As a linguist, this is how I would parse the sentence:
Christopher - proper noun
the - determiner, more specifically, definite article
fantastic - adjective
zookeeper - noun
left - verb, past tense
his - possessive pronoun
unbelievable - adjective
book - noun
on - preposition
the - as above
bed - noun
THE BASIC ANSWER:
Adverbs are words that modify the verb in a sentence. Typically, they are words that end in '-ly' such as 'quickly', 'ambitiously' (and 'typically', ho ho), etc - but note that some common words that don't follow this form are adverbs, like 'too', 'almost', 'afterwards' and 'often'.
Now the only verb in this sentence is 'left' (past tense of 'to leave'), and I can see no words modifying it.
THE EXPLANATION OF THE BASIC ANSWER:
Allow me to go into more detail:
The sentence follows the pattern Subject - Verb - Object. The Subject is 'Christopher the fantastic zookeeper' - with the latter phrase modifying 'Christopher, not the verb. Then we have our Verb, 'left', followed by 'his unbelievable book', which is the Object. This fills in the compulsory gap after the Subject and Verb, answering the question 'what did Christopher leave' - but crucially not HOW Christopher left if. That is what an adverb does, so this phrase cannot be it. The final prepositional phrase 'on the bed' is telling us something about the book, so this cannot be modifying the Verb.
So your simple answer is that there is no adverb in the sentence. But...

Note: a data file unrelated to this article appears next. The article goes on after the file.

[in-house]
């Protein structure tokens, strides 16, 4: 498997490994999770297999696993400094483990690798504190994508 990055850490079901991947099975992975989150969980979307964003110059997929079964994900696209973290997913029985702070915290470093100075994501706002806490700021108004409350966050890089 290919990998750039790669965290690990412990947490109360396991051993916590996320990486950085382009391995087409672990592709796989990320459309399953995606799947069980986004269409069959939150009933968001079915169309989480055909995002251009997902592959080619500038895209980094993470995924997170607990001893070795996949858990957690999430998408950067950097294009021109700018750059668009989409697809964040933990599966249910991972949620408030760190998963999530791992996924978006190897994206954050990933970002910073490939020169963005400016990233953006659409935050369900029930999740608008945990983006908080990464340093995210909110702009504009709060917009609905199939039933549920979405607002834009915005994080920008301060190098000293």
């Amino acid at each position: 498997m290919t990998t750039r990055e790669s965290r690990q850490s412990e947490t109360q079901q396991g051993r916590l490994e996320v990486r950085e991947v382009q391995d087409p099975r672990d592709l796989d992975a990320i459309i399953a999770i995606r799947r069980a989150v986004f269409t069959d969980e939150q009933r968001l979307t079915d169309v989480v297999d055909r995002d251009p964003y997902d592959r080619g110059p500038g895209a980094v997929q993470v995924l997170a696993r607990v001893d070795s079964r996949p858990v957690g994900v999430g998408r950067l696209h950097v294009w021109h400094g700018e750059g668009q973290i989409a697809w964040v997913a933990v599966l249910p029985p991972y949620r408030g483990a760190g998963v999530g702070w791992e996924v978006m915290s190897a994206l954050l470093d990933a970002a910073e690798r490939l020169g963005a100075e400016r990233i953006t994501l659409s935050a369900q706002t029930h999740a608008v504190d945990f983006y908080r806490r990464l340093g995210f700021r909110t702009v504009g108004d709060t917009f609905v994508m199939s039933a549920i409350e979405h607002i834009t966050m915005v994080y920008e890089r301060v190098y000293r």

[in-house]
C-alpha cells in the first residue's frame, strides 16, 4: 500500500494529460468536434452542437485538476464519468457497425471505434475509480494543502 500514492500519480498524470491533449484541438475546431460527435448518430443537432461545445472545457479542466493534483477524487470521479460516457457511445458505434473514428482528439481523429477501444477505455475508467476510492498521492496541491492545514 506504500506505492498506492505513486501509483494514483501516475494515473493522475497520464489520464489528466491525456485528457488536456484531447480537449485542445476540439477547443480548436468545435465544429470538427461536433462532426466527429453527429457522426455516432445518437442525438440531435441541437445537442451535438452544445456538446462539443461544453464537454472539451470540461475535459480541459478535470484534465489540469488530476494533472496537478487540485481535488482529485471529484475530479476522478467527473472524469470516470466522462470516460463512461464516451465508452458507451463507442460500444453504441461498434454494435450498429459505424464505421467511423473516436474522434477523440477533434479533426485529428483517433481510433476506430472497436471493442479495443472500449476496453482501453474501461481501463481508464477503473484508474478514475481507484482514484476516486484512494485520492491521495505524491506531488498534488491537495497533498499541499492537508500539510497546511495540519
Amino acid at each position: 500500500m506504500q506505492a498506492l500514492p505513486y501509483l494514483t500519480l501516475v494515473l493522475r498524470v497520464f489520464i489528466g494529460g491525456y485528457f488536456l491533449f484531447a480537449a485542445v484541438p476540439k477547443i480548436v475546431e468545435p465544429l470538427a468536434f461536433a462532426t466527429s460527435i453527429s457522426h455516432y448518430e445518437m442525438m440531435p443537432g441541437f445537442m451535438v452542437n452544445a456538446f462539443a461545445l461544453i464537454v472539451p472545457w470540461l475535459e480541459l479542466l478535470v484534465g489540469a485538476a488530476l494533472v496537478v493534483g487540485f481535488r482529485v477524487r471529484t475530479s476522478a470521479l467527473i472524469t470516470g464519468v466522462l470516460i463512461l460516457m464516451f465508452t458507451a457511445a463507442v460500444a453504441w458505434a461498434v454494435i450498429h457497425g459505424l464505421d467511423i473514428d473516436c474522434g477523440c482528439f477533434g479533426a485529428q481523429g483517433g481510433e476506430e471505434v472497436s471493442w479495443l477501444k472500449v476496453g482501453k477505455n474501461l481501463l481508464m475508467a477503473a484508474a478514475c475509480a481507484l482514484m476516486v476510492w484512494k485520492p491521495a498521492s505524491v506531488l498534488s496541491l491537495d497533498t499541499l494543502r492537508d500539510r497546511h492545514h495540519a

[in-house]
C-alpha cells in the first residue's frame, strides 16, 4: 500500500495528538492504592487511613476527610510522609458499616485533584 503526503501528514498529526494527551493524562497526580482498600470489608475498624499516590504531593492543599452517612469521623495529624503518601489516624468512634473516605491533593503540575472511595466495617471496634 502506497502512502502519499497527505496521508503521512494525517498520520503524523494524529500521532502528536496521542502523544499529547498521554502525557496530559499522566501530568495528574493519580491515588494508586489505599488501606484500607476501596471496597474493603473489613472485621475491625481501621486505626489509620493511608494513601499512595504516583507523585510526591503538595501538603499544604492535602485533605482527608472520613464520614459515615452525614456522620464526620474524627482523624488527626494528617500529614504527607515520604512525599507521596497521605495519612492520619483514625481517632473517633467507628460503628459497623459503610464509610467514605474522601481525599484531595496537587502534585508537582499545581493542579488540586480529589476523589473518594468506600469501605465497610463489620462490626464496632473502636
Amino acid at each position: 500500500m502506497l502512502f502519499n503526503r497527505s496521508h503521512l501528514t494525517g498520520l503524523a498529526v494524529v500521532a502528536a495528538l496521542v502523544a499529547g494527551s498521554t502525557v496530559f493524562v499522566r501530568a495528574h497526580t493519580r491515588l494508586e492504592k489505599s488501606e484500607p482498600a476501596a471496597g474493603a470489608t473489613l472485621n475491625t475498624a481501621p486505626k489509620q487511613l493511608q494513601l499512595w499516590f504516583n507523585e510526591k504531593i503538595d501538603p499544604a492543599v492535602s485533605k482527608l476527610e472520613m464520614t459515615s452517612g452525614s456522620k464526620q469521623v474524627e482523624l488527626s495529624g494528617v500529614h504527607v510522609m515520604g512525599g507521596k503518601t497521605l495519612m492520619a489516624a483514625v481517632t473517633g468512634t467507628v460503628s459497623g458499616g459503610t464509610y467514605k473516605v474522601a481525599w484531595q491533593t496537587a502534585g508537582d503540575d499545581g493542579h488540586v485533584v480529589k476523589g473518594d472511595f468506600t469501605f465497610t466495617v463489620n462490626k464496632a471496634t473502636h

THE DIFFICULT ANSWER:
After all that - if you've followed me - the thing about adverbs is that they're slimy creatures, hard to pin down. They can also be defined as words or phrases that modify ANY other part of language, not just verbs but also adjectives, clauses and sentences (note that words modifying nouns are not included - these are adjectives or determiners).
By this more broad definition, one could say that the prepositional phrase 'on the bed' is an adverb (or rather, adverbial phrase), because it is modifying the whole sentence.
So which answer you choose depends on what you need the answer for. If you're a pedant settling a score, you can choose the answer that suits your case - I'm not taking sides! If you're a school kid, I doubt you'd be expected to go into that much depth - if in doubt just look up each word in a dictionary and it will tell you what part of speech it is. If you're writing a detailed undergrad essay about adverbs, you probably should go into this depth and more - but you should probably also read your Ling 101 textbook first :-)
BA Linguistics (First) Lancaster University, UK
MSc Linguistics (ongoing) University of Edinburgh, UK